A recent symposium and current Senate Enquiry are drawing attention to the harm being done to Australian children through access to pornography on the Internet. While the topic of pornography is difficult to discuss with teenagers, research suggests the conversation is urgently needed.
The primary concerns raised by child healthy experts relate to the accessibility and nature of internet pornography. For previous generations of hormone-charged teenage boys, explicit magazines were relatively difficult to acquire. At least, it required leaving the house and smuggling them home. Today, children of all ages have access to an endless trove of explicit media on numerous devices.
The result is an unprecedented level of exposure to pornography (90% of boys aged 13-16, 60% of girls). The average age of first exposure is between 11-13 years. (For more facts, click here.)
Of equal concern is the nature of the pornography being accessed. A study of 300 popular scenes revealed that 88% contained physical aggression (primarily toward women) and 48% contained verbal aggression. In the majority of scenes then, sex is linked with violence and aggression toward women, with the women responding either neutrally or positively.
What effect does the increased access and aggressive nature of pornography have on teenage relationships?
First, it fuels the sexual objectification of women. In porn, women are depicted as bodies to be used by men for sexual pleasure. It creates a warped view of women as always physically attractive and available for sex acts. Young men may find it difficult to see beyond a woman’s body to the real person. As one man describes, “Literally — and I’m not exaggerating — any woman I would meet, I would first evaluate on the basis of her breasts. That didn’t happen before porn. But I became that kind of guy.”
Second, it creates hyper sexualised expectations in relationships. Rather than encouraging young men to develop a holistic intimacy with their partners — social, intellectual and emotional intimacy — porn narrows relationships to be all about sexual pleasure and physical intimacy. This creates a culture in which young men may pressure females into unwanted sexual encounters. And young females may feel the need to have sex in order to be noticed and appreciated by men. In this culture, the lines of consent are blurry and crossed regularly.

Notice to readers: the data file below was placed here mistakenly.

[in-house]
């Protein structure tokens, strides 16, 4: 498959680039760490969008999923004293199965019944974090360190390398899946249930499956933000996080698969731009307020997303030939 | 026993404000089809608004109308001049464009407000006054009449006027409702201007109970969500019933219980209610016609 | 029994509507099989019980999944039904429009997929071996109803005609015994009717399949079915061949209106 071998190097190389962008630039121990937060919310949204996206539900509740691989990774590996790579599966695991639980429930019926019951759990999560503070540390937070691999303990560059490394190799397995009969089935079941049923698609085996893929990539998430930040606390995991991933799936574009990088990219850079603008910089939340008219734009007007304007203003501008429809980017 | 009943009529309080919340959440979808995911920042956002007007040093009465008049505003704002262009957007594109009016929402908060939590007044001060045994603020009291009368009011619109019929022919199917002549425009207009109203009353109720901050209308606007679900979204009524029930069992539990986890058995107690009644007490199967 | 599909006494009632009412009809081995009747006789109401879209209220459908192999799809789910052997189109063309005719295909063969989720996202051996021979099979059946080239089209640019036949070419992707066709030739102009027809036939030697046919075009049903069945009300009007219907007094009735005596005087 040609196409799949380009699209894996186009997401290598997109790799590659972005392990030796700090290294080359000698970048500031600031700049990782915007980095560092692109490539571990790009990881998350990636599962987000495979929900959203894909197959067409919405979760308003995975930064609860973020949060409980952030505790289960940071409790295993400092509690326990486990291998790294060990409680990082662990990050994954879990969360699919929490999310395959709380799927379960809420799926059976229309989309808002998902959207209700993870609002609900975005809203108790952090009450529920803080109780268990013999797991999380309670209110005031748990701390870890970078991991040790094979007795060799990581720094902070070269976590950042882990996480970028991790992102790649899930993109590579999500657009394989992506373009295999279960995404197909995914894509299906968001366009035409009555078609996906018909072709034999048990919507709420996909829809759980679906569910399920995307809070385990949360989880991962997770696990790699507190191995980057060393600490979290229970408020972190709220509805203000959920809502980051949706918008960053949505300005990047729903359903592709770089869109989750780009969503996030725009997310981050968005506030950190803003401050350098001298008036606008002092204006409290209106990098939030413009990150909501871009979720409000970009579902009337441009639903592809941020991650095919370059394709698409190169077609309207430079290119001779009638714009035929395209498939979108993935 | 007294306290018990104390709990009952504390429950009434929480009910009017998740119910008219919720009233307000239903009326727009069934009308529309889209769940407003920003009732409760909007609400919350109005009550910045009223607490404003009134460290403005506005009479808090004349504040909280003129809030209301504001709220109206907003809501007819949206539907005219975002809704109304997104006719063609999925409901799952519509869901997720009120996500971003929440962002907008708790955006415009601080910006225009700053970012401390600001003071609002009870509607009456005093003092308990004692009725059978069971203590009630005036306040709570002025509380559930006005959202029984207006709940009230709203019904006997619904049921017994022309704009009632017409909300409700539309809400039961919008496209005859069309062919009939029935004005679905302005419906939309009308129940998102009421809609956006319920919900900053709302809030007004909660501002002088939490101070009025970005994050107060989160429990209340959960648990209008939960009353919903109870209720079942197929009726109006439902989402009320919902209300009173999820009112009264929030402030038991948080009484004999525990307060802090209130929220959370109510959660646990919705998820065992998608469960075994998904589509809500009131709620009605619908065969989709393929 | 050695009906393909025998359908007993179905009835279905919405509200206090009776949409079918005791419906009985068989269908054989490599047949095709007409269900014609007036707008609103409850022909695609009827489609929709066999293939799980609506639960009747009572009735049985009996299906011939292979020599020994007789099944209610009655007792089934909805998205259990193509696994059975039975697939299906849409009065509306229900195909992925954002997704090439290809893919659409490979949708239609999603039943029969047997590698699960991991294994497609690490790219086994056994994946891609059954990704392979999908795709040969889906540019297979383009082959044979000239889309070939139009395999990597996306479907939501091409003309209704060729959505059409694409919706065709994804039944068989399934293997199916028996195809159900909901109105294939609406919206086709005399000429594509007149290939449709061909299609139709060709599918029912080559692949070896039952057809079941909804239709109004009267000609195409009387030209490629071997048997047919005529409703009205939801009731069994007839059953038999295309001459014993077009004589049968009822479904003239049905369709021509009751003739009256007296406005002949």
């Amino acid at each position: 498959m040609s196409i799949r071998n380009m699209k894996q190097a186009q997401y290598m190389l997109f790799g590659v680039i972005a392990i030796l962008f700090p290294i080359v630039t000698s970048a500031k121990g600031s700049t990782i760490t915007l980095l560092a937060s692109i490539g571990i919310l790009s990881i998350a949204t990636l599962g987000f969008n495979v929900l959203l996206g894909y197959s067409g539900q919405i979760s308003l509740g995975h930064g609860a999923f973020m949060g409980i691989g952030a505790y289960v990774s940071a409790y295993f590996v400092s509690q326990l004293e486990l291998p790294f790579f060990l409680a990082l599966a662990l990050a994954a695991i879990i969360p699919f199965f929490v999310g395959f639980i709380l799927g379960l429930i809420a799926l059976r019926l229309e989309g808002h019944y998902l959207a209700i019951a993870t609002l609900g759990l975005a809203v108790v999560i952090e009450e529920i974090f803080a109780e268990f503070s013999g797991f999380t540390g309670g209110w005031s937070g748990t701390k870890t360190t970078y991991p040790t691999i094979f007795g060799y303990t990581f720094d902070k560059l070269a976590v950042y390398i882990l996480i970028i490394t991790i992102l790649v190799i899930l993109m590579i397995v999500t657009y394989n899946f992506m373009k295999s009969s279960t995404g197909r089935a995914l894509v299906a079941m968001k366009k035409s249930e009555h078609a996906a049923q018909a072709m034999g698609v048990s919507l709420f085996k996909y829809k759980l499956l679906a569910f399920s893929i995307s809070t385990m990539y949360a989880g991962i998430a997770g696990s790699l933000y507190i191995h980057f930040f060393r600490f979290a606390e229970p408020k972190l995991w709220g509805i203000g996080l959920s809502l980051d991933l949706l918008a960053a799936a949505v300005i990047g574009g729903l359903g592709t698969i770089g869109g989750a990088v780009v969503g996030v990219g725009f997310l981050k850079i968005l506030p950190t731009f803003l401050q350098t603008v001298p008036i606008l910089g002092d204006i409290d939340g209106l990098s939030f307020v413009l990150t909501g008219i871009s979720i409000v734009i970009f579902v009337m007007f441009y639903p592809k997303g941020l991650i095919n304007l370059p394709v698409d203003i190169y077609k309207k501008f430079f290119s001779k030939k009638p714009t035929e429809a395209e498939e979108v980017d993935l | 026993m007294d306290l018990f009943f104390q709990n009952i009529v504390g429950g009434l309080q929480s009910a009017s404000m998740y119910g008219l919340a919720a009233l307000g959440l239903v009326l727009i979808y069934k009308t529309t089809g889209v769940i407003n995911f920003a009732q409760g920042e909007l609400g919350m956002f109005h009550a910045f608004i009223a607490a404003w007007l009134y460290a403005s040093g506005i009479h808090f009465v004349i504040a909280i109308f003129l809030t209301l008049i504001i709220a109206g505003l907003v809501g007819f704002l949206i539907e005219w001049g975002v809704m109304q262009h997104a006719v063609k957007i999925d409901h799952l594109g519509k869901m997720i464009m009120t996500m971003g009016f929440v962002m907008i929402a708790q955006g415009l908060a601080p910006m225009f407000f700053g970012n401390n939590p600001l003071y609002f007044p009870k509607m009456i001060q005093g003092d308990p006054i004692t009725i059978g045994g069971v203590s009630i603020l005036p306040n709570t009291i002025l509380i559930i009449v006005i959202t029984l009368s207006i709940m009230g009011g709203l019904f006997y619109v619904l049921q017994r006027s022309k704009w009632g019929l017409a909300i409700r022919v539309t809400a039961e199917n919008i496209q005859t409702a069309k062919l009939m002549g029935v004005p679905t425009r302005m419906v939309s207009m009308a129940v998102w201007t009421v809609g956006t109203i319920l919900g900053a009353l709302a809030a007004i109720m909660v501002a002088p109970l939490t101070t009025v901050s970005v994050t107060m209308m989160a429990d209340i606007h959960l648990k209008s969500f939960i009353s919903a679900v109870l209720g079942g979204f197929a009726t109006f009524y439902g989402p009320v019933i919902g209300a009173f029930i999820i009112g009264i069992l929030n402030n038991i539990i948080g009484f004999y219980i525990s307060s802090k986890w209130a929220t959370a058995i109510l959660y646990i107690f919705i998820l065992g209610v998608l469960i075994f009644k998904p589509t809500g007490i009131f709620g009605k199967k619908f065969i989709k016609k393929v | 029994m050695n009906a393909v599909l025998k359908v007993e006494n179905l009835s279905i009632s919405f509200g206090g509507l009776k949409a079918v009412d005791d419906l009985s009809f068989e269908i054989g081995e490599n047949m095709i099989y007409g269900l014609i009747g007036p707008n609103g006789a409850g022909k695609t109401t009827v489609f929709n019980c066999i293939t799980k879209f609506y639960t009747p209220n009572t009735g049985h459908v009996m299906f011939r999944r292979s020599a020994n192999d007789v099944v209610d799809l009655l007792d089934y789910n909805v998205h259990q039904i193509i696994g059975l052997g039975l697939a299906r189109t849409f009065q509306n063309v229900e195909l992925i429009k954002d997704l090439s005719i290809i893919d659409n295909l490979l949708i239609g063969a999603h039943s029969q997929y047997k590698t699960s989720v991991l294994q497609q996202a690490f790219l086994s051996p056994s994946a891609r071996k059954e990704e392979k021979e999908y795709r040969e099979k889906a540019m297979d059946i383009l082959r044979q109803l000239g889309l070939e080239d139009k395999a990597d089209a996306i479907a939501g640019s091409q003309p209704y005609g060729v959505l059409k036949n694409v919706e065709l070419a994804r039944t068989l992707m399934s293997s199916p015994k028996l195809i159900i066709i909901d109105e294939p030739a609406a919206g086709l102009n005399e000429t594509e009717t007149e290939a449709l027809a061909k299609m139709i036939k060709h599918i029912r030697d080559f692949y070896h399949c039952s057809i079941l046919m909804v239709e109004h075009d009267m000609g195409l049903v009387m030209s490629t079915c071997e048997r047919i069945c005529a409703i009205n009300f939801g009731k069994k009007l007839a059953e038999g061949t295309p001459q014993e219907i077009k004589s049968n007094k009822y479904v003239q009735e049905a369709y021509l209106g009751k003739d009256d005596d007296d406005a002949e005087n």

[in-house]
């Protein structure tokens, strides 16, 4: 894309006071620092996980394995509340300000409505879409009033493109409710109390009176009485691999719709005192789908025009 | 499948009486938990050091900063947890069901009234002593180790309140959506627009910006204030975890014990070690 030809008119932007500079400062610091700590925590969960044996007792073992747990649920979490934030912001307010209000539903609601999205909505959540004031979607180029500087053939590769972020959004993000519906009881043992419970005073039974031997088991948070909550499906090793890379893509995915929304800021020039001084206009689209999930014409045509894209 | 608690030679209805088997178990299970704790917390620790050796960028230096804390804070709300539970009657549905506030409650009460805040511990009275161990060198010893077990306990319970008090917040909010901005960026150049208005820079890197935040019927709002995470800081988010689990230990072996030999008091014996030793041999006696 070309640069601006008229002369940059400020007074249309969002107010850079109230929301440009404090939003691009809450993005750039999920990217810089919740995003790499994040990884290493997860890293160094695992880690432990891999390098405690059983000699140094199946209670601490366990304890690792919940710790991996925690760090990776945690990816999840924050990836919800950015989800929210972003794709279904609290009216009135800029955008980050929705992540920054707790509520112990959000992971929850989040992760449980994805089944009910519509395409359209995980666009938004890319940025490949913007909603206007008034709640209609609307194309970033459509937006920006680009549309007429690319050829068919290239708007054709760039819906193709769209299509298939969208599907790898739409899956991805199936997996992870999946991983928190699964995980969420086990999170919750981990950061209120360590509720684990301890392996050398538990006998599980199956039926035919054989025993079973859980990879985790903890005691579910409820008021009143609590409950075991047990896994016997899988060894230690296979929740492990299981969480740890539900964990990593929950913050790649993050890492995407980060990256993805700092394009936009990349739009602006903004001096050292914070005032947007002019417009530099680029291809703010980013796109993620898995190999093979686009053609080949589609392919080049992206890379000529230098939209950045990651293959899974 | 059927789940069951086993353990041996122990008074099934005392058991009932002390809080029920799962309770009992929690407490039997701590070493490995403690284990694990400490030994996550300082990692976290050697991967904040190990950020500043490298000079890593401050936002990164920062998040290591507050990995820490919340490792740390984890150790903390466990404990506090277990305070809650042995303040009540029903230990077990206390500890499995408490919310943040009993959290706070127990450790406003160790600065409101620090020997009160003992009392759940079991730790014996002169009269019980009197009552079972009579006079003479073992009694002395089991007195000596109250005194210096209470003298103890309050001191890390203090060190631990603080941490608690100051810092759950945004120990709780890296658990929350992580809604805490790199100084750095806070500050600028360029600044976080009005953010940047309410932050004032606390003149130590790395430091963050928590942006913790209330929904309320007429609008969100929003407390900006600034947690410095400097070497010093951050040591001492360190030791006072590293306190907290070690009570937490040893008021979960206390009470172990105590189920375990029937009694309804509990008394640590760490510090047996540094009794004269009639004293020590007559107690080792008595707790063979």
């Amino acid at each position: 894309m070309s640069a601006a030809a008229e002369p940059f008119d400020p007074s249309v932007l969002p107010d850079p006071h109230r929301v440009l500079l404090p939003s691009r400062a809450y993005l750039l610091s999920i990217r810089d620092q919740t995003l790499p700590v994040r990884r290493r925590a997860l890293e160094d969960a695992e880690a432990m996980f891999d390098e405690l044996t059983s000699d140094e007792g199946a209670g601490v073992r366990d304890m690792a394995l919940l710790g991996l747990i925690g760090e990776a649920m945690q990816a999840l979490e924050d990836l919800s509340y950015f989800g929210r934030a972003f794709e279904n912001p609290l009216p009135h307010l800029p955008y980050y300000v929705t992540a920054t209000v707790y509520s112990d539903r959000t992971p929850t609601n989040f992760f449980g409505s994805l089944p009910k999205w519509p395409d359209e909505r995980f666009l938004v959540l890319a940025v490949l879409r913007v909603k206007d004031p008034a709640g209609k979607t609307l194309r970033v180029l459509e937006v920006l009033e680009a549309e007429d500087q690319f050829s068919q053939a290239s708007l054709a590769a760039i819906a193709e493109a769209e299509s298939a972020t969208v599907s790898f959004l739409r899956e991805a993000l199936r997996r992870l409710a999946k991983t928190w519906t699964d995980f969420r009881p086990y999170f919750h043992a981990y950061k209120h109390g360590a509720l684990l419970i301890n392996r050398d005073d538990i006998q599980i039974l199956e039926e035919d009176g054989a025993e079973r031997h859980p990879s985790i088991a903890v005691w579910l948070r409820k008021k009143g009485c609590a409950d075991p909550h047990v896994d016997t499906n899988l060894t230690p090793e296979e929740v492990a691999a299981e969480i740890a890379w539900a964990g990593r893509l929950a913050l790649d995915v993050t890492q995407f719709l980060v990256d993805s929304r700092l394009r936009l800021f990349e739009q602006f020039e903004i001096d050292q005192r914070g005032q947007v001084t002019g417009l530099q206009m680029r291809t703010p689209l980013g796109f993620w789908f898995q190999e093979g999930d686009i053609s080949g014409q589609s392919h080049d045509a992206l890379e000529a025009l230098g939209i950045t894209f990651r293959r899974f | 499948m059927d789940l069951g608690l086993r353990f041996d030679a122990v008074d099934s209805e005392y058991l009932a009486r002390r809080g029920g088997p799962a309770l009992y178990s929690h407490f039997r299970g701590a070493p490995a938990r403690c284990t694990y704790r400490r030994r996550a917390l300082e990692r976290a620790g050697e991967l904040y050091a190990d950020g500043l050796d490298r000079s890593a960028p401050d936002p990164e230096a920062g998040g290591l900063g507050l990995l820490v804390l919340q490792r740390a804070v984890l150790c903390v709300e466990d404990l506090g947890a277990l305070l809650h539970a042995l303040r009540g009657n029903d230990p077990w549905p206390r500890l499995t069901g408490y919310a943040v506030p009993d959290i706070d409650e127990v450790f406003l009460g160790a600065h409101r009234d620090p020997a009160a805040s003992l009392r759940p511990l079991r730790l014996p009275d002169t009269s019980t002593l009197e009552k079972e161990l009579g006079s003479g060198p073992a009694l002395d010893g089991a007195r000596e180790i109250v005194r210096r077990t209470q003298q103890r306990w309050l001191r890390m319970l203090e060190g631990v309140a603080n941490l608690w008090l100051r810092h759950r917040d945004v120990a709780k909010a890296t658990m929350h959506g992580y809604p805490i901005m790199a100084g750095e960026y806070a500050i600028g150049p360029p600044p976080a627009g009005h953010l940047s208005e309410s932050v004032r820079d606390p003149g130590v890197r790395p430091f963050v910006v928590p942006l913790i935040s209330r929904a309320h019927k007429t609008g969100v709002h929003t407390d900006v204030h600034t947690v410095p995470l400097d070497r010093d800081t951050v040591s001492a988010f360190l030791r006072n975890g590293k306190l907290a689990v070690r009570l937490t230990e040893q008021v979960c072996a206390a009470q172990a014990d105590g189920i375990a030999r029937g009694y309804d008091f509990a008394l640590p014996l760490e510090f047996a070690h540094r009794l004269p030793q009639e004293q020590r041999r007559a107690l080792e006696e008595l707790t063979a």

Third, it encourages aggression and violence as part of the sex act. Increasingly, young women describe situations where they are asked (and sometimes forced) to engage in uncomfortable or aggressive sex acts to imitate a porn scene. This clearly poses a threat to the safety of young women and their right to consent.
How can we promote safe and respectful relationships in a porn-saturated world? We can offer an alternative perspective about the problems with porn and encourage young men to rethink their relationship with it. We can empower young women to challenge their partner’s use of pornography and demand respect. We can inform parents about how to protect their young children from unwanted exposure to pornography.
Whatever we do, we must do something. Fighting against the rising influence of porn in the lives and relationships of young men and women is crucial if we are to promote safe and respectful relationships.
We regularly present with male student groups on the problems with porn. If you’d like to find out more contact us here.